A survey of 1734 married women in Brazil was conducted to determine the incidence of abortion. The results show that 159, or 9.2% stated that they had had at least 1 induced abortion, either within marriage or when they were single. Mean age of women with a history of induced abortion was 35.05 years, compared with 34.38 years for women who had had live births but not abortion, and 32.58 for women who had had neither live-birth nor abortion. When age at marriage, rather than age at interview was considered, the incidence of abortion was apparently greater among those marrying at earlier ages, although consideration should also be given to the fact that the chances of live births are also inversely related to age at marriage. Generally, married women with a history of abortion desired no more children compared with other married women; they were more likely to have had experimented with various contraceptive measures in the past; more likely to be currently practicing contraception; and were more ready to accept the contraceptive pill if it had been available. The lower the social status (either of the wife's father/husband) and the 'darker' the informant's skin color, the greater the tendency to use coitus interruptus; the safe period; and other methods. Also, the lower the social status and the darker the skin, the less likely was the informant ever to have used contraceptive devices. It was concluded that in consideration of the variables considered, the differences between wives with and without a history of abortion were generally not great. Any significant differences noted were attributed to variations in economic security. Widespread knowledge and practice of contraception, as well as economic development and higher average income, will reduce the induced abortion rate in Brazil.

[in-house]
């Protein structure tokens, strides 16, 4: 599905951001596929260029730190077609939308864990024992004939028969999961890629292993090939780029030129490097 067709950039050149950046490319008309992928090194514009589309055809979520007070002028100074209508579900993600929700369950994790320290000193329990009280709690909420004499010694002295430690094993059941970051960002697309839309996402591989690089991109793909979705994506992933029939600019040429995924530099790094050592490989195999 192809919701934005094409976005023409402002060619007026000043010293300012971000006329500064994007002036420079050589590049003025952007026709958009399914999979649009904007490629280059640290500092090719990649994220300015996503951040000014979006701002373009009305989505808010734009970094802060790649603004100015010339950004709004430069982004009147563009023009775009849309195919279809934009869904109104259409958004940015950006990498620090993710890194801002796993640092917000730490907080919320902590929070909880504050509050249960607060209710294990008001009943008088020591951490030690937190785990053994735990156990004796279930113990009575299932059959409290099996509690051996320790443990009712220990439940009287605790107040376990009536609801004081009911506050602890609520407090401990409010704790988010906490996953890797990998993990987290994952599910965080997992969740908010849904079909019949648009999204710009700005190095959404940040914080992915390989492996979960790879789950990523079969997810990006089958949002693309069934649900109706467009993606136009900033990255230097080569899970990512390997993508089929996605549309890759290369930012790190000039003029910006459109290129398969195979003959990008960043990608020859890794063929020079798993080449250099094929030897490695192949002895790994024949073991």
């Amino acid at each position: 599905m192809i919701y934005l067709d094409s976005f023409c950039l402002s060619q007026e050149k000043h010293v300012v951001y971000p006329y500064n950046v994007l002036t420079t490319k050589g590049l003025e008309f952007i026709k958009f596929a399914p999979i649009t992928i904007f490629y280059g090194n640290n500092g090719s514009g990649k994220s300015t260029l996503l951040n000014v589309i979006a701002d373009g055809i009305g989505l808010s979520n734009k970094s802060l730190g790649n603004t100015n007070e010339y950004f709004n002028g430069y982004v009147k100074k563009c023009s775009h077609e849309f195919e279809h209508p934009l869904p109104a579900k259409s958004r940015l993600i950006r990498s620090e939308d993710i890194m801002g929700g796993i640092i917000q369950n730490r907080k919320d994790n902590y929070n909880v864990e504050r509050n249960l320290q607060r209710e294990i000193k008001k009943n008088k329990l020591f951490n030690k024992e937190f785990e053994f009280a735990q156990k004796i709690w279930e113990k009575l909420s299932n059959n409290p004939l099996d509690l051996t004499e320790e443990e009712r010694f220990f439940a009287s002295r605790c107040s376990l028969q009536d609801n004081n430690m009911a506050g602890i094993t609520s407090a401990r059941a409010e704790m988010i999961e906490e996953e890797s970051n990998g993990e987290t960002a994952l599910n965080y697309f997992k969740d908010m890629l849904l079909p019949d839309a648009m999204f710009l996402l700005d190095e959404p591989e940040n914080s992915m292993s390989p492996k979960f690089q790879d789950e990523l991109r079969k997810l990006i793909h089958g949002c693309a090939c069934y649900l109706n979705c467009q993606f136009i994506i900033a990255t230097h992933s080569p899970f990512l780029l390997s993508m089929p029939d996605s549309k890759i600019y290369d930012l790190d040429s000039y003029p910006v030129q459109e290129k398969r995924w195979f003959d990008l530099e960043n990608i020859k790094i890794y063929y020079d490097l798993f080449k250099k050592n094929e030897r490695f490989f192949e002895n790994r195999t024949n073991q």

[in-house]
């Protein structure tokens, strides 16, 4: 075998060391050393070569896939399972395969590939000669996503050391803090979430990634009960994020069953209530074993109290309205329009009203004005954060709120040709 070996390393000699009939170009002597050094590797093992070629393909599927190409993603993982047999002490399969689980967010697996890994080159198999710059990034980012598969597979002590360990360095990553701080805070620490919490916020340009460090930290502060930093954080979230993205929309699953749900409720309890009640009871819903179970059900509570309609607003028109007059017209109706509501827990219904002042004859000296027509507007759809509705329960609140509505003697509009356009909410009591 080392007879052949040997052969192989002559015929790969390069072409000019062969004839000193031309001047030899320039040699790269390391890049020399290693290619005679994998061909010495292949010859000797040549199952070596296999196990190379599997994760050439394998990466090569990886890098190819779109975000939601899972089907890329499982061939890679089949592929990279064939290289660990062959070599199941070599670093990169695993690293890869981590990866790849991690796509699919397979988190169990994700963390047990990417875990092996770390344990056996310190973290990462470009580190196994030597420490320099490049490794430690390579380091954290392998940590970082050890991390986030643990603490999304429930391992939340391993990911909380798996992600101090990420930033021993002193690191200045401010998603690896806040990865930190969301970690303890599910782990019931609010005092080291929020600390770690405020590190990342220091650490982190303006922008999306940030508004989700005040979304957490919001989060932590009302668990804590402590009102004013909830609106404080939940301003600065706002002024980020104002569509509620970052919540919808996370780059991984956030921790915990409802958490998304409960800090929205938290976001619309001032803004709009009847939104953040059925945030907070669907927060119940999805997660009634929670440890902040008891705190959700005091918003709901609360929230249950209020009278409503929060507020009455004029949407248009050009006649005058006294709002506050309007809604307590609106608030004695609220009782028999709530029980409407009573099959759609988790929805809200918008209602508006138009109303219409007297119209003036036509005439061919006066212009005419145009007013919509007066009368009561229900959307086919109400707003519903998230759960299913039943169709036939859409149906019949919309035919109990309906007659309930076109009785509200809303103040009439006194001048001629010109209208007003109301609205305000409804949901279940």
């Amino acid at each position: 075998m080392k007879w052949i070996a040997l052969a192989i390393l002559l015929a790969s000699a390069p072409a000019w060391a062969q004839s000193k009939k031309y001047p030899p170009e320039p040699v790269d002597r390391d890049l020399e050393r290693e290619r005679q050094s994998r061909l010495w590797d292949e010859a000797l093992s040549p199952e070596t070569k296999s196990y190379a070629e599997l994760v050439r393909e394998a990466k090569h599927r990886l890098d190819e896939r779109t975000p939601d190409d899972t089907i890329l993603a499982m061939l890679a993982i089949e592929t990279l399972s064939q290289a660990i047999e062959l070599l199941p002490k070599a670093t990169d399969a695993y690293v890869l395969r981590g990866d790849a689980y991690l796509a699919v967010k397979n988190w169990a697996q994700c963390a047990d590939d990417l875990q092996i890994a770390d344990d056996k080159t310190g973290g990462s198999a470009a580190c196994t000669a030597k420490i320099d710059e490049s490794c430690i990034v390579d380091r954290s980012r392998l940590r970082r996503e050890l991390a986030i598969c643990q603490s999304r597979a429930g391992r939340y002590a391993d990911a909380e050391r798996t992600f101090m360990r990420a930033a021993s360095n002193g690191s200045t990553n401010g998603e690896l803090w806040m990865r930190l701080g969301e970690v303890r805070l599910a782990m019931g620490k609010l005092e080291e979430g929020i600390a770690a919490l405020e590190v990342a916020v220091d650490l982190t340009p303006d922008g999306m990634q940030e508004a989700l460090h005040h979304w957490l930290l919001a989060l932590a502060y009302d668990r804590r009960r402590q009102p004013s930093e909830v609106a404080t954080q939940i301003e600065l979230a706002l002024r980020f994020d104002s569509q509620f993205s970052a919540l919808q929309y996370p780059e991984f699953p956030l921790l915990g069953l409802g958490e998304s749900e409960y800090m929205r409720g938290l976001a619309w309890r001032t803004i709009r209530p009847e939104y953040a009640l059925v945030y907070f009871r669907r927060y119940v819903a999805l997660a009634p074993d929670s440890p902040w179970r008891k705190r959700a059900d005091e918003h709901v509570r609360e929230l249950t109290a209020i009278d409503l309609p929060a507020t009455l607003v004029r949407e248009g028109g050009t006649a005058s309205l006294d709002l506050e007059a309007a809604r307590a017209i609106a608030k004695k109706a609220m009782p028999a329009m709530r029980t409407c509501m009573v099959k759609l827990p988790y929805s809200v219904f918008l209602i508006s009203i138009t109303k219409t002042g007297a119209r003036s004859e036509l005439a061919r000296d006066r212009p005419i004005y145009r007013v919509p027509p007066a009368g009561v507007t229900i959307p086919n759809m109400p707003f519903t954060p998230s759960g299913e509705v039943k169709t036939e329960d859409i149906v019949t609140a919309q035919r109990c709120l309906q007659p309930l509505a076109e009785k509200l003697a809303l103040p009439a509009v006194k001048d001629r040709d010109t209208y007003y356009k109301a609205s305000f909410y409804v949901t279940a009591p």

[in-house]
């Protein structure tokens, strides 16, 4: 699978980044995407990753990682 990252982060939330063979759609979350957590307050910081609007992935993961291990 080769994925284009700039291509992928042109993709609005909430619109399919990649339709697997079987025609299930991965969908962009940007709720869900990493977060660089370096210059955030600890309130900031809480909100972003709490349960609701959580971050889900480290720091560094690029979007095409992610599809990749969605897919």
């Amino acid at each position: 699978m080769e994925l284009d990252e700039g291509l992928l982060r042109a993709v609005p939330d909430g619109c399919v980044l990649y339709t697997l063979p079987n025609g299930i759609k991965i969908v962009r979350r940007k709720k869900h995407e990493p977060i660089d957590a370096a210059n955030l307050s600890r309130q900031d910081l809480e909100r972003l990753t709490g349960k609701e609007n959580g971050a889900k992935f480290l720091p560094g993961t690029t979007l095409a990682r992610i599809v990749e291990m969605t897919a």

14. Abortion, church and politics in Poland.

    PubMed

    Jankowska, H

    1992-01-01